Statement from Dr. Warnke on EMF effects on bee navigation.
From Ingrid Dickenson:
Statement from Dr. rer. nat. Ulrich Warnke, University of Saarland, April 2007 http://www.uni-saarland.de/fak8/warnke
Orientation and Navigation of Bees may be disturbed by man-made electric, magnetic and electromagnetic fields.
The conclusion of research of other scientist and of my own research results in the following six-point-statement:
1 The integuments of bees (and bird feathers) have semiconductor and piezoelectric functions. This means they are transducer of pulse modulated high frequency microwave-fields into an audio frequency range. Several constructions of the integument work like dielectric receptors of electromagnetic radiation in the microwave region.
2 In the abdomen of bees are definitely found magnetite nanoparticles.
3 Magnetite is an excellent absorber of microwave radiation at frequencies between 0.5 and 10.0 GHz through the process of ferromagnetic resonance. Pulsed microwave energy absorbed by this process is first transduced into acoustic vibrations (magneto acoustic effect).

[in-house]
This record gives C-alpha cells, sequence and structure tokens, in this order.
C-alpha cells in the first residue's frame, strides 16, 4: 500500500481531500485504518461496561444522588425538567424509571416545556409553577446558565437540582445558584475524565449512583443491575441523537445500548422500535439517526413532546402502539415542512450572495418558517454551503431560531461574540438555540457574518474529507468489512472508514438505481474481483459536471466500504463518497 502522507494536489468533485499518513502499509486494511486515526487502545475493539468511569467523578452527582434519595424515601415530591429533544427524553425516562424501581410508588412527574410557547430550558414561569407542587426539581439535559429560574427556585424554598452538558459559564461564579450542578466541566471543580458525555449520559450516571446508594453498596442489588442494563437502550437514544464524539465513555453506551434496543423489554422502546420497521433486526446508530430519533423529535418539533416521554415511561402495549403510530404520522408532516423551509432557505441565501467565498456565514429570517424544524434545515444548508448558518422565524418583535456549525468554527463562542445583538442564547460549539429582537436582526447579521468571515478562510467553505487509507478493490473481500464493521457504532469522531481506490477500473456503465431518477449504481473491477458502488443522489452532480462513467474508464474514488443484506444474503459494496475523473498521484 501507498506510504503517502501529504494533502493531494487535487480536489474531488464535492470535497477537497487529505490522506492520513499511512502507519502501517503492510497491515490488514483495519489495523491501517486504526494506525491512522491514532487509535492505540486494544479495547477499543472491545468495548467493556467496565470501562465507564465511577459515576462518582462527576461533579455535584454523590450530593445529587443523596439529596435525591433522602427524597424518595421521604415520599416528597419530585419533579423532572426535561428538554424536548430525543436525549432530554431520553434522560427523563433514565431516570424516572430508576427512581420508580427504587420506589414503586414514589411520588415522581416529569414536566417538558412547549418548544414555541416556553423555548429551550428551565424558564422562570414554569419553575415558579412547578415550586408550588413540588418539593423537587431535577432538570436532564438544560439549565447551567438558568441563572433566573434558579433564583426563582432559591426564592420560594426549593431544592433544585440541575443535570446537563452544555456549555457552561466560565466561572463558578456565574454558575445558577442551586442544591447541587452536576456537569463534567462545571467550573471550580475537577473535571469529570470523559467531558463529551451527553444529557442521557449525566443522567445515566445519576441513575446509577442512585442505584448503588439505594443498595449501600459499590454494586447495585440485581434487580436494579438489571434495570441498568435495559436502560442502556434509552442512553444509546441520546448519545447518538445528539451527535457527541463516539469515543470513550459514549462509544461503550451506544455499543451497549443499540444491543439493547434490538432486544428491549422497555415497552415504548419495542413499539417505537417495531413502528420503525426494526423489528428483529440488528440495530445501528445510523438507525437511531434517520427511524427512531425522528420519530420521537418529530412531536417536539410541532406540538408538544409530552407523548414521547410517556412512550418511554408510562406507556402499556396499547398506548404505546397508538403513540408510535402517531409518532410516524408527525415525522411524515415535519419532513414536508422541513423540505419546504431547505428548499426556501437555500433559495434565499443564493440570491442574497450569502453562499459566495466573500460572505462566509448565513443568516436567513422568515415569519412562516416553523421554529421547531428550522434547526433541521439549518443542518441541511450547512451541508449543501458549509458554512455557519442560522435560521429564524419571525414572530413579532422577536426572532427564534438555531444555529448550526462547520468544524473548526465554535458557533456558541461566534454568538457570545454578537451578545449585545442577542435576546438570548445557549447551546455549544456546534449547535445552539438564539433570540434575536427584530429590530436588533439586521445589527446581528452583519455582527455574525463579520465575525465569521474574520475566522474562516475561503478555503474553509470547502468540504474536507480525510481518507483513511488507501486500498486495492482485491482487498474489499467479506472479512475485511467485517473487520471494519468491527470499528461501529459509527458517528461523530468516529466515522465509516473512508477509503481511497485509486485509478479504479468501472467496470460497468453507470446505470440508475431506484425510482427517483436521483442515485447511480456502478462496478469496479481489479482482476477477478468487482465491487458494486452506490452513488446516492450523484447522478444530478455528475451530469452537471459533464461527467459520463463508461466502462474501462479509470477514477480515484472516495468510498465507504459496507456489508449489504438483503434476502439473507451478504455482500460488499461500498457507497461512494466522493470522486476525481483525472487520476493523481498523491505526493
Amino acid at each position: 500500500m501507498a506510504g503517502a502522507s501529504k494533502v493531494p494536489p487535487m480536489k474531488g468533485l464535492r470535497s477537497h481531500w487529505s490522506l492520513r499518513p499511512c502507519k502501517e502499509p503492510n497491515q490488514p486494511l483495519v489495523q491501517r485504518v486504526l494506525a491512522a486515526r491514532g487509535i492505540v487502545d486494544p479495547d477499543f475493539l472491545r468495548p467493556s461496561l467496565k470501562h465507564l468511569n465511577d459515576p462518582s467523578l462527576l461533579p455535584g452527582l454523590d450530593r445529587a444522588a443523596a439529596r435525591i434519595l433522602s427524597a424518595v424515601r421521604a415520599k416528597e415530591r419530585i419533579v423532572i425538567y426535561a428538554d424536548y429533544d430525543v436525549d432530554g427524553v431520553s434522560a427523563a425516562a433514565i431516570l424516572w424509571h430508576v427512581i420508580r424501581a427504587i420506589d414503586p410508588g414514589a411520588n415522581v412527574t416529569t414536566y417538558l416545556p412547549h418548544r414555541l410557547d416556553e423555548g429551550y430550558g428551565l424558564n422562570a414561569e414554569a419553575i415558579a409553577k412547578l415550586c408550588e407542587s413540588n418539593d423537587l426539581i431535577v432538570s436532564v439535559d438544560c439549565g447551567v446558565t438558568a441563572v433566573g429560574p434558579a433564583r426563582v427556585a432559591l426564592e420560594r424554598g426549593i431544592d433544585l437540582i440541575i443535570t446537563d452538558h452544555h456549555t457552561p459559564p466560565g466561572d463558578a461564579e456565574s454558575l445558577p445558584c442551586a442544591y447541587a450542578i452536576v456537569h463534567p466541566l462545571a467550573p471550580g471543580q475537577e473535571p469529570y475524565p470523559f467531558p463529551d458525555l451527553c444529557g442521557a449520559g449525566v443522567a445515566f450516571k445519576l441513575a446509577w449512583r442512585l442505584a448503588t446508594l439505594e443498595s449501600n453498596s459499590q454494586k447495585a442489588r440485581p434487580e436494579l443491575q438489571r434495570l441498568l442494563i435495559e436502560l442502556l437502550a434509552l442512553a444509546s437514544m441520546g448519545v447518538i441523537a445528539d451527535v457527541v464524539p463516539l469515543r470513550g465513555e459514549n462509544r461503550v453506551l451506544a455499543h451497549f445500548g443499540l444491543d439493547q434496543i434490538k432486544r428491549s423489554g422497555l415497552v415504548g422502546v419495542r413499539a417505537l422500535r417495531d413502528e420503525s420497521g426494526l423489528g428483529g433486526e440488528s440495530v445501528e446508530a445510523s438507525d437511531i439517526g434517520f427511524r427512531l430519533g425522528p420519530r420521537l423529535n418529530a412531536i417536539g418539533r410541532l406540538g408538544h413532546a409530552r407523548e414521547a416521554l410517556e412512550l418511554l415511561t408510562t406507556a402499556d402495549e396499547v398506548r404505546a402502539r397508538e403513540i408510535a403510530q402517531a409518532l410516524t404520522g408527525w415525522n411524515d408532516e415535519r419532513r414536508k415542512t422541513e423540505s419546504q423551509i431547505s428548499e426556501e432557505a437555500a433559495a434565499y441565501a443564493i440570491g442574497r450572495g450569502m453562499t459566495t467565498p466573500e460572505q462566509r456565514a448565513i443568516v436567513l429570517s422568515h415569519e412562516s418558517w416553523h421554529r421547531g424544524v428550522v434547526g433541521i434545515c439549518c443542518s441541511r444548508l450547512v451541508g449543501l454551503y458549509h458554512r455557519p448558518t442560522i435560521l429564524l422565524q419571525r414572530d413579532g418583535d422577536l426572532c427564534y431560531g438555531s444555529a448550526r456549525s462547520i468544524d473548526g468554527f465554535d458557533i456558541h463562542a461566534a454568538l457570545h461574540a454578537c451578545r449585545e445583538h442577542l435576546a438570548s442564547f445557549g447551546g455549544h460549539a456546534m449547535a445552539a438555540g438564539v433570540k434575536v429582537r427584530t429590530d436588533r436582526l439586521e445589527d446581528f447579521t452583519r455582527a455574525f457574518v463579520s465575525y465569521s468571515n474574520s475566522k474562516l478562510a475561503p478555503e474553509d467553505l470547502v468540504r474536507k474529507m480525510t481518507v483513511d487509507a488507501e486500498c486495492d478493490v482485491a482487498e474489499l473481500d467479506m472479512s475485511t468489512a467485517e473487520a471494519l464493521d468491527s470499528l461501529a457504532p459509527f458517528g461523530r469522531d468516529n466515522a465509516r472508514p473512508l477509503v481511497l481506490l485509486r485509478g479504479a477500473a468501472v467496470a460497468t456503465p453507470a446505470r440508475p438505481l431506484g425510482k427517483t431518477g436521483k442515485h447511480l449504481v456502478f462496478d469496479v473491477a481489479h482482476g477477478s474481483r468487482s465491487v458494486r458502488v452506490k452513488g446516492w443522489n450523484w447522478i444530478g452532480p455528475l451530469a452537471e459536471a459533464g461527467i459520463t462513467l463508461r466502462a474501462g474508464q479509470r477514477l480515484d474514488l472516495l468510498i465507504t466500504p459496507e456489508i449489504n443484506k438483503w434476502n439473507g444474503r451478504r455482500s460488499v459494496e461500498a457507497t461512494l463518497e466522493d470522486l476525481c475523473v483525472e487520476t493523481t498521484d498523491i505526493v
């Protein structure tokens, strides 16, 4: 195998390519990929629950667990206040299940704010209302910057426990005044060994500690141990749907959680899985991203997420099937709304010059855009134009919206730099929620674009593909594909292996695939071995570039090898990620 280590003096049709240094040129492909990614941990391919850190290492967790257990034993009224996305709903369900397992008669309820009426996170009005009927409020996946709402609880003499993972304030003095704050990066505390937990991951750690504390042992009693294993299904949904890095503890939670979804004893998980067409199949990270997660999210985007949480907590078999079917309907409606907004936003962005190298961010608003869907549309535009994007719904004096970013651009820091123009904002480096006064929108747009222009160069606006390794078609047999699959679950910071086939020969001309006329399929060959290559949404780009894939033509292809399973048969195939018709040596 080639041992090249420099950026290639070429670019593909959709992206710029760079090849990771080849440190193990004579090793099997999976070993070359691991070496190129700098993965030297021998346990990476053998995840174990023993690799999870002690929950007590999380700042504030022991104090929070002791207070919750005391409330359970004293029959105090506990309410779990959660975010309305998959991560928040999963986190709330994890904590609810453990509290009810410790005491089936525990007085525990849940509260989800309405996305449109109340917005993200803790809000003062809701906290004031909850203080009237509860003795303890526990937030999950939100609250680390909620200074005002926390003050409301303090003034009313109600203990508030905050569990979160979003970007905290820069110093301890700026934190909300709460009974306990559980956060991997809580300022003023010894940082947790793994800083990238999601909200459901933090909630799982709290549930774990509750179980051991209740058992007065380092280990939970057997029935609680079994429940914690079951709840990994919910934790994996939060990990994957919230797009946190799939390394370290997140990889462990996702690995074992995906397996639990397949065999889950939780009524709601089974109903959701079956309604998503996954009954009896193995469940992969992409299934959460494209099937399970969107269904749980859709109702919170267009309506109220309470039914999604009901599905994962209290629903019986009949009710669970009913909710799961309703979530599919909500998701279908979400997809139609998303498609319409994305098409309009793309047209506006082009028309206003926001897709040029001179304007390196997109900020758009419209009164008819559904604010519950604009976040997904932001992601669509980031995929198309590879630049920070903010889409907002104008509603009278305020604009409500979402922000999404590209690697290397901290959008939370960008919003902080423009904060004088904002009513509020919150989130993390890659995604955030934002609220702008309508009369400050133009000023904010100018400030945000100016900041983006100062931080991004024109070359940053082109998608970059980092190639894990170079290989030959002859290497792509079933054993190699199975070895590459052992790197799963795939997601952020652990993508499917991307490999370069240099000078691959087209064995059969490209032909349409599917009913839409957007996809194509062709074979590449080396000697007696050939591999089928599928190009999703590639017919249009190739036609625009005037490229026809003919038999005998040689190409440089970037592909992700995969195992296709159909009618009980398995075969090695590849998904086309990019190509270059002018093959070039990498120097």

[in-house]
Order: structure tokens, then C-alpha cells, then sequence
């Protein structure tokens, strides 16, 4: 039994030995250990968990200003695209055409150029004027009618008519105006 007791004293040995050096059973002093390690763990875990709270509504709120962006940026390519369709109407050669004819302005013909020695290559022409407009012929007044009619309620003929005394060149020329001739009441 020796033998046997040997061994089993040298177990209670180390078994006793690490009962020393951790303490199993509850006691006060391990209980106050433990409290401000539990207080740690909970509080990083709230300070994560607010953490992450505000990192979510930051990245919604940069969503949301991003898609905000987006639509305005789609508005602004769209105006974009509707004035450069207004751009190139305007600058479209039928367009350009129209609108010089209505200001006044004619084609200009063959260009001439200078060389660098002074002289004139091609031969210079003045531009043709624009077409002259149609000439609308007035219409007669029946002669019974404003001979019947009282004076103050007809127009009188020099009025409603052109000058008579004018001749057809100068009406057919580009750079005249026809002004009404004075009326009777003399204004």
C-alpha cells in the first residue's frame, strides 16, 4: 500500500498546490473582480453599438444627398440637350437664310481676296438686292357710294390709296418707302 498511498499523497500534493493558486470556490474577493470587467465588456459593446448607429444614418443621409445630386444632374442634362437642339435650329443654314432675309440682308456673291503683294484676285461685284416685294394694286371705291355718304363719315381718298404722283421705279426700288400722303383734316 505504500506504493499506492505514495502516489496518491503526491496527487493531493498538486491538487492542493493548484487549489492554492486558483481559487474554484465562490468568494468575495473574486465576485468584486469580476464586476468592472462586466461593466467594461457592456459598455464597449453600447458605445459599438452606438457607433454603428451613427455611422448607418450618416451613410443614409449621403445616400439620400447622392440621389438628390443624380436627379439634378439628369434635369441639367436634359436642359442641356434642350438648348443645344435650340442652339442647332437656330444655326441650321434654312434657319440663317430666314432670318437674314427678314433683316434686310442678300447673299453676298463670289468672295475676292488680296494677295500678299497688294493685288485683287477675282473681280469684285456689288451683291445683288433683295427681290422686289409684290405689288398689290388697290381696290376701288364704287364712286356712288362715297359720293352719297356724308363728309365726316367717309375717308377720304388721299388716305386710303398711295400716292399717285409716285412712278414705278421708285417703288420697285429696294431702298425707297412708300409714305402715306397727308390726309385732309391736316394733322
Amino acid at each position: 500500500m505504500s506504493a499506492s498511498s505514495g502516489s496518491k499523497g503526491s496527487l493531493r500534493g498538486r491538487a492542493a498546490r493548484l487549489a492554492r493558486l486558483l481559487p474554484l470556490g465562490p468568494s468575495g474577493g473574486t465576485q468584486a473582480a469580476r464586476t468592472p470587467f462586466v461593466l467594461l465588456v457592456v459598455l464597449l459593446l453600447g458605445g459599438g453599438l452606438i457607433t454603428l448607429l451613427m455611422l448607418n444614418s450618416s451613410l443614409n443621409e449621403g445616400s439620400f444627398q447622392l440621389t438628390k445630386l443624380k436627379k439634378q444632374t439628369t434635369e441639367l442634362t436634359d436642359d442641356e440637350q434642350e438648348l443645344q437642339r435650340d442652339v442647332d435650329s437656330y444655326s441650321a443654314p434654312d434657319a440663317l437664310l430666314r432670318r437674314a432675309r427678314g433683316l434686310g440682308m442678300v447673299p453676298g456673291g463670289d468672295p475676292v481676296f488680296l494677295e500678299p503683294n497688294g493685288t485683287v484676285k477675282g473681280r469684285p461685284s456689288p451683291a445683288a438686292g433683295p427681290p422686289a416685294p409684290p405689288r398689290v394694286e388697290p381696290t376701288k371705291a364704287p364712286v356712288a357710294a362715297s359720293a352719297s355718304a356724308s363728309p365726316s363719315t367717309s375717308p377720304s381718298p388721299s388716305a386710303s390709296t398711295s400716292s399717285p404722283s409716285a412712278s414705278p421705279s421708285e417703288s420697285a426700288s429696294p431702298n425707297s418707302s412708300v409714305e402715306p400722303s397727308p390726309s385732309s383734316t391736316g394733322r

4 It was demonstrate that free-flying honeybees are able to detect static intensity fluctuations and ultra low frequency magnetic fields as weak as 26 nT against the background earth-strength magnetic field.
5 Magnetic field (MF) bursts at a frequency of 250 Hz oriented parallel to the field-lines of the earth magnetic field induce unequivocal jumps of misdirection of up to +10°.
6 The magnetic induction levels today in the environment are in the extremely low frequency range usually between 0,001 and 170 µT; in the high frequency range between several nT and several µT. So these levels are commonly higher than the threshold of sensibility of bees to variations of magnetic fields.
On balance the consequence of all this investigations is that orientation and navigation of bees may be disturbed by man-made technical communication fields.
Universität des Saarlandes Dr. rer. nat. Ulrich Warnke Fakultät 8 FB 8.3 Biowissenschaften Geb B6 8, Bot. Garten
Postfach 151150 66041 Saarbrücken
Tel 0681 302 3261 Fax 0681 302 2461 www.uni-saarland.de/fak8/warnke firstname.lastname@example.org